“It’s all down to Duncan and Carol and smoothing out the AI language,” an insider declared. Also on the table is an agreement on minimum rates. SAG-AFTRA had wanted an 11% bump, the studios eventually offered 7% – which is better than what the WGA got in their strike ending deal back in September. The guild has since moved its ask to around 9% and the two sides are said to be settling somewhere around 8%, we hear.

Described by studio sources as “historic,” for what that’s worth, the November 3 offer from the AMPTP additionally includes, but is not limited to, a multi-decade wage increase, and a 100% raise in performance compensation bonuses for big-budget streaming series and movies that meet certain thresholds. The guild is said to have “issues” with those benchmarks, seeing them as too high to be meaningful to many of their members.

For more, check out Deadline. 

Boeing Workers Say UAW Deal Helps Their Contract Talks 

Finally, as the Machinists union prepares to negotiate a new union contract next year at Boeing, many workers say they are inspired by the success of UAW workers. From the Seattle Times: 

Holden indicated the union is considering the aggressive and highly effective new tactics of the United Auto Workers. This fall, the UAW forced big contract deals with the three major Detroit automakers by striking at selective plants instead of having the entire workforce walk out at once.

“We’re watching the UAW negotiations and strike very closely,” Holden said. “They’re doing some very creative things.”

This raises the novel prospect for Boeing of a similar tactic that could see many IAM members continue to work and be paid while selective stoppages cripple key jet programs, say the 737 MAX, where the planned production ramp-up is essential to Boeing’s cash flow, or the 777X, where major customers expect 2025 airplane deliveries after waiting years for their new widebody giants.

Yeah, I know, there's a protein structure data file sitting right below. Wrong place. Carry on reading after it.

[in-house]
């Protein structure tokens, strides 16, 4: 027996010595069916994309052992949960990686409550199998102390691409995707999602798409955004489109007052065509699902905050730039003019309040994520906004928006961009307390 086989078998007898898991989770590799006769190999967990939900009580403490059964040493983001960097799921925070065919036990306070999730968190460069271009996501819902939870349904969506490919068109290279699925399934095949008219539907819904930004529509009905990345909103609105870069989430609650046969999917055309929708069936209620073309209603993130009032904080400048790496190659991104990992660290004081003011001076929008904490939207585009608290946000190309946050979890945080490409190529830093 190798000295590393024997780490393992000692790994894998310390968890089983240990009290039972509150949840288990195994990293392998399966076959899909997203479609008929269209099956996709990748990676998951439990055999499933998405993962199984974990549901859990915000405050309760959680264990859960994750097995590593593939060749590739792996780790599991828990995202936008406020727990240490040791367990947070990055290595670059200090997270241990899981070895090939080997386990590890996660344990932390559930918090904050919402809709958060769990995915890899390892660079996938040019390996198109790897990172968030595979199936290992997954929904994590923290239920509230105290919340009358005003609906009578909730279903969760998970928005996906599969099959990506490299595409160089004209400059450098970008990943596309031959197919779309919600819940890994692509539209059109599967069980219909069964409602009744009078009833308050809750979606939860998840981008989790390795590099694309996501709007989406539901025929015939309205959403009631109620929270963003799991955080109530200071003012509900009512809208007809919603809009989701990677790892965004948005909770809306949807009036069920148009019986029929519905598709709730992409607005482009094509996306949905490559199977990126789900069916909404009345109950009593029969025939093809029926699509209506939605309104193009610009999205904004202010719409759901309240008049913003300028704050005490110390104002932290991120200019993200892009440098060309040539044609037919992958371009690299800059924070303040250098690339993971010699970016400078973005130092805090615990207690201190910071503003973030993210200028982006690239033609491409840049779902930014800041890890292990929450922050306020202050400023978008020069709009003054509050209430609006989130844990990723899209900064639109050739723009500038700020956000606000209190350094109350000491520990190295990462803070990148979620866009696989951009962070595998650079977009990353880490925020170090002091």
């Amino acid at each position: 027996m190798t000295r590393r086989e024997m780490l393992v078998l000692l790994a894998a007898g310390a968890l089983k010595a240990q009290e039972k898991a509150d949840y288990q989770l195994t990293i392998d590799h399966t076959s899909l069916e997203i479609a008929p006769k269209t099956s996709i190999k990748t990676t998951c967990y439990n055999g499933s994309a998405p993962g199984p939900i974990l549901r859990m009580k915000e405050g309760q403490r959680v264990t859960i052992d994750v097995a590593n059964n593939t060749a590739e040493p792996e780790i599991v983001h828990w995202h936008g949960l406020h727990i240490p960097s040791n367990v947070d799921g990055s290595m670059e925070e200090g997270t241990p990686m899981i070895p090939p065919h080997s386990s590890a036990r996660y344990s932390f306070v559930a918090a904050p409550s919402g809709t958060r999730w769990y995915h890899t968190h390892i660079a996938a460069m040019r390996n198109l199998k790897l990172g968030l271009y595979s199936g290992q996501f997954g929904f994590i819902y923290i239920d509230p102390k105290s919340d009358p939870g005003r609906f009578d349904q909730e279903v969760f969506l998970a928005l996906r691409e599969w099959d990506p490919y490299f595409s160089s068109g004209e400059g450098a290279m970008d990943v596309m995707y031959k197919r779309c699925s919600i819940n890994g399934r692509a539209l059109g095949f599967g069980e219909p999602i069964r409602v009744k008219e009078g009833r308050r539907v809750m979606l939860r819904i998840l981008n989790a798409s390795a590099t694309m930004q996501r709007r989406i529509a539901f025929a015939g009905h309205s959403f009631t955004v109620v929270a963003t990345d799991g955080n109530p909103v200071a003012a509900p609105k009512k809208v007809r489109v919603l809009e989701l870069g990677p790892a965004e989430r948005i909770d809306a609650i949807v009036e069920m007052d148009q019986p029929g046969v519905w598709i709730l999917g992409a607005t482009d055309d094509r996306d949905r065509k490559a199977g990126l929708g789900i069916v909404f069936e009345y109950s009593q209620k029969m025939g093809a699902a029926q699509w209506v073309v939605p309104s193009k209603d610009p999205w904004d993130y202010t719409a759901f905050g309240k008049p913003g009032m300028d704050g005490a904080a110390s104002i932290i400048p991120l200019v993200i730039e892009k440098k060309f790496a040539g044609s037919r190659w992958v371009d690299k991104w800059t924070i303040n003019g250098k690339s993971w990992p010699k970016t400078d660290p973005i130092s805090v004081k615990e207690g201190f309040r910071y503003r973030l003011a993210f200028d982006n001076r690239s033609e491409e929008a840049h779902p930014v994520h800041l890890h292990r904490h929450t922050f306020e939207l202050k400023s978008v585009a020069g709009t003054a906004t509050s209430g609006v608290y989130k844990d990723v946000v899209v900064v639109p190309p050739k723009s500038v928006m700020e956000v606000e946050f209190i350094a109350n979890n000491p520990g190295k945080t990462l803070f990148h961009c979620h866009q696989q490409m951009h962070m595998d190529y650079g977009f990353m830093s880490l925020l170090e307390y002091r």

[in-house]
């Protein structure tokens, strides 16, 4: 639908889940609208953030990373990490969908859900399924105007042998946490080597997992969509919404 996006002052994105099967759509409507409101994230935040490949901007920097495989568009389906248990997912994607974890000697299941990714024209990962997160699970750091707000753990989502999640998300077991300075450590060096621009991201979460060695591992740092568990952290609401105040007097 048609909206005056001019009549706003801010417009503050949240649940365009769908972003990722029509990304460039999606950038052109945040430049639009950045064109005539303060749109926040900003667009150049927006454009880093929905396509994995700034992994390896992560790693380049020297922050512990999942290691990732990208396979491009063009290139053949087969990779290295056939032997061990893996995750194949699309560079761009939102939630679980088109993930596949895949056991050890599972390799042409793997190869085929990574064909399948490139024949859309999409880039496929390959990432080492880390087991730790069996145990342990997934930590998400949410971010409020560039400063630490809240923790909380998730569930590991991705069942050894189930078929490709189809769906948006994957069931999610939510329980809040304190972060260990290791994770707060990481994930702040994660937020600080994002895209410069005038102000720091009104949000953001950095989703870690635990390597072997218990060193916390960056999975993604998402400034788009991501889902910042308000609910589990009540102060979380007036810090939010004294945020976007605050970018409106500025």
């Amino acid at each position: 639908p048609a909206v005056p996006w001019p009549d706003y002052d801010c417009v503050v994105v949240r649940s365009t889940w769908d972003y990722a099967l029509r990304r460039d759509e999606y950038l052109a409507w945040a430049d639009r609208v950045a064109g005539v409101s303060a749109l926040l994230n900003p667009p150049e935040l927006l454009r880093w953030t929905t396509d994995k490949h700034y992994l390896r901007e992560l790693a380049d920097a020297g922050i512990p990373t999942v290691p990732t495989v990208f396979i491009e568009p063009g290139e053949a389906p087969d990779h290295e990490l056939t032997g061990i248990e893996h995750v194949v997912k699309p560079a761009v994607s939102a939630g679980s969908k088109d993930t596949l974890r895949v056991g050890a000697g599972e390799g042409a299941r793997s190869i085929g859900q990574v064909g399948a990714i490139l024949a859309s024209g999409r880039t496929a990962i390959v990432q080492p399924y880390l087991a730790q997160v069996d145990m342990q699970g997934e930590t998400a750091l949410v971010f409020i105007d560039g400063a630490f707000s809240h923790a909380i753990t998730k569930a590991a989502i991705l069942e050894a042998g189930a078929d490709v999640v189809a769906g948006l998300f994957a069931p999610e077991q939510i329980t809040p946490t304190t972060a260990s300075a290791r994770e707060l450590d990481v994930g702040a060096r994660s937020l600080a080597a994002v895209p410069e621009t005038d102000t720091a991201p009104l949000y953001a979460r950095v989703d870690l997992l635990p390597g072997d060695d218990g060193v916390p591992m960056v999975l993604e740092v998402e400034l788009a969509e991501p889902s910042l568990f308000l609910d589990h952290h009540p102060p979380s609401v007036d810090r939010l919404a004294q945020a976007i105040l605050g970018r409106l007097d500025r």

“There’s some possibilities,” Holden said pointedly. “We don’t all work in the same plant. We don’t all work the same job. We don’t all work on the same program.”

For more, check out the Seattle Times. 

Strikes & News Happening Elswehre 

Alright yinz, that’s all for today. Keep sending tips, story ideas, and comments to [email protected] 

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Love & Solidarity, 


About the Author

Mike Elk
Mike Elk is an Emmy-nominated labor reporter and alumni of the Guardian. In addition to filing nearly 2,000 stories from 46 states, Elk traveled with Lula from Sáo Bernando do Campos all the way to the Oval Office in the White House. Credited by the Washington Post for being the first reporter to track the strike wave systematically, Elk started Payday Report using his NLRB settlement from being illegally fired for union organizing in 2015. He lives in his hometown of Pittsburgh and works frequently in Rio de Janeiro, where he attended college at PUC-Rio. He speaks both Portuguese and Pittsburghese fluently. His email is [email protected]